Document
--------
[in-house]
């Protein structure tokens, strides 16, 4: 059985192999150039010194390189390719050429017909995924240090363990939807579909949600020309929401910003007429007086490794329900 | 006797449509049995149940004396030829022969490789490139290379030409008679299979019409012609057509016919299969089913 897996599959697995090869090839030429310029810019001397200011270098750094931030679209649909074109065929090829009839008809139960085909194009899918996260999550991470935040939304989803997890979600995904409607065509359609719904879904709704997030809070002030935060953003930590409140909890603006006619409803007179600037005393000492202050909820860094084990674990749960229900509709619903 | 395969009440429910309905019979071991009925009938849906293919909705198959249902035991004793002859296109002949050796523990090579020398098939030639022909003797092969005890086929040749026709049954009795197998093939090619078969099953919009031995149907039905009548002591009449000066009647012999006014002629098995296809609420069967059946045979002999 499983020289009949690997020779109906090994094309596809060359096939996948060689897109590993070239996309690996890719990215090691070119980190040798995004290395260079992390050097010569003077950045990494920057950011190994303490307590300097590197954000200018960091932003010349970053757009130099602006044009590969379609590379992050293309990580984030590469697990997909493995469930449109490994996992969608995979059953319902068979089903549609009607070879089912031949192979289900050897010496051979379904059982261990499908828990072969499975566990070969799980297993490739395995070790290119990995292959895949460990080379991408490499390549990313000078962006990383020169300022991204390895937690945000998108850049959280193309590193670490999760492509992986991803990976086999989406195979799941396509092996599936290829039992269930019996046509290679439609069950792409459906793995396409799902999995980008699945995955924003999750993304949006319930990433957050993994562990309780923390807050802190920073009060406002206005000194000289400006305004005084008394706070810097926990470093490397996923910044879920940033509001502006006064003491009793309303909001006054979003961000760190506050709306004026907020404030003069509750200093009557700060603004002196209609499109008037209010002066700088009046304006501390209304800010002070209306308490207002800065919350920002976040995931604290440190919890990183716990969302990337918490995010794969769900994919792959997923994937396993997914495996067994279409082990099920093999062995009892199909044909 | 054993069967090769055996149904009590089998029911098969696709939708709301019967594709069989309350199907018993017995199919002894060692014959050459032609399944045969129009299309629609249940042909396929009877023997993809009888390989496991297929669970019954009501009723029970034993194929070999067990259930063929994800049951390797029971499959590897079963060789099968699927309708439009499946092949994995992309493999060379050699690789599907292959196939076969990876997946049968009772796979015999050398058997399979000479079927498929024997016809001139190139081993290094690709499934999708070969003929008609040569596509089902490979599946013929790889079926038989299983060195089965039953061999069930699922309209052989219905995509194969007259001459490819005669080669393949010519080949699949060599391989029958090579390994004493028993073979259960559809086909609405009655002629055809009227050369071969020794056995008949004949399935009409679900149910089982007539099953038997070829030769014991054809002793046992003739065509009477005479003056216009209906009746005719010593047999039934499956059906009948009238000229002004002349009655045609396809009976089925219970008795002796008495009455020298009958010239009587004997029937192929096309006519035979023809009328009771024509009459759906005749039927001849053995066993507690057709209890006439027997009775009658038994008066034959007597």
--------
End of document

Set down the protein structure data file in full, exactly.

[in-house]
């Protein structure tokens, strides 16, 4: 059985192999150039010194390189390719050429017909995924240090363990939807579909949600020309929401910003007429007086490794329900 | 006797449509049995149940004396030829022969490789490139290379030409008679299979019409012609057509016919299969089913 897996599959697995090869090839030429310029810019001397200011270098750094931030679209649909074109065929090829009839008809139960085909194009899918996260999550991470935040939304989803997890979600995904409607065509359609719904879904709704997030809070002030935060953003930590409140909890603006006619409803007179600037005393000492202050909820860094084990674990749960229900509709619903 | 395969009440429910309905019979071991009925009938849906293919909705198959249902035991004793002859296109002949050796523990090579020398098939030639022909003797092969005890086929040749026709049954009795197998093939090619078969099953919009031995149907039905009548002591009449000066009647012999006014002629098995296809609420069967059946045979002999 499983020289009949690997020779109906090994094309596809060359096939996948060689897109590993070239996309690996890719990215090691070119980190040798995004290395260079992390050097010569003077950045990494920057950011190994303490307590300097590197954000200018960091932003010349970053757009130099602006044009590969379609590379992050293309990580984030590469697990997909493995469930449109490994996992969608995979059953319902068979089903549609009607070879089912031949192979289900050897010496051979379904059982261990499908828990072969499975566990070969799980297993490739395995070790290119990995292959895949460990080379991408490499390549990313000078962006990383020169300022991204390895937690945000998108850049959280193309590193670490999760492509992986991803990976086999989406195979799941396509092996599936290829039992269930019996046509290679439609069950792409459906793995396409799902999995980008699945995955924003999750993304949006319930990433957050993994562990309780923390807050802190920073009060406002206005000194000289400006305004005084008394706070810097926990470093490397996923910044879920940033509001502006006064003491009793309303909001006054979003961000760190506050709306004026907020404030003069509750200093009557700060603004002196209609499109008037209010002066700088009046304006501390209304800010002070209306308490207002800065919350920002976040995931604290440190919890990183716990969302990337918490995010794969769900994919792959997923994937396993997914495996067994279409082990099920093999062995009892199909044909 | 054993069967090769055996149904009590089998029911098969696709939708709301019967594709069989309350199907018993017995199919002894060692014959050459032609399944045969129009299309629609249940042909396929009877023997993809009888390989496991297929669970019954009501009723029970034993194929070999067990259930063929994800049951390797029971499959590897079963060789099968699927309708439009499946092949994995992309493999060379050699690789599907292959196939076969990876997946049968009772796979015999050398058997399979000479079927498929024997016809001139190139081993290094690709499934999708070969003929008609040569596509089902490979599946013929790889079926038989299983060195089965039953061999069930699922309209052989219905995509194969007259001459490819005669080669393949010519080949699949060599391989029958090579390994004493028993073979259960559809086909609405009655002629055809009227050369071969020794056995008949004949399935009409679900149910089982007539099953038997070829030769014991054809002793046992003739065509009477005479003056216009209906009746005719010593047999039934499956059906009948009238000229002004002349009655045609396809009976089925219970008795002796008495009455020298009958010239009587004997029937192929096309006519035979023809009328009771024509009459759906005749039927001849053995066993507690057709209890006439027997009775009658038994008066034959007597």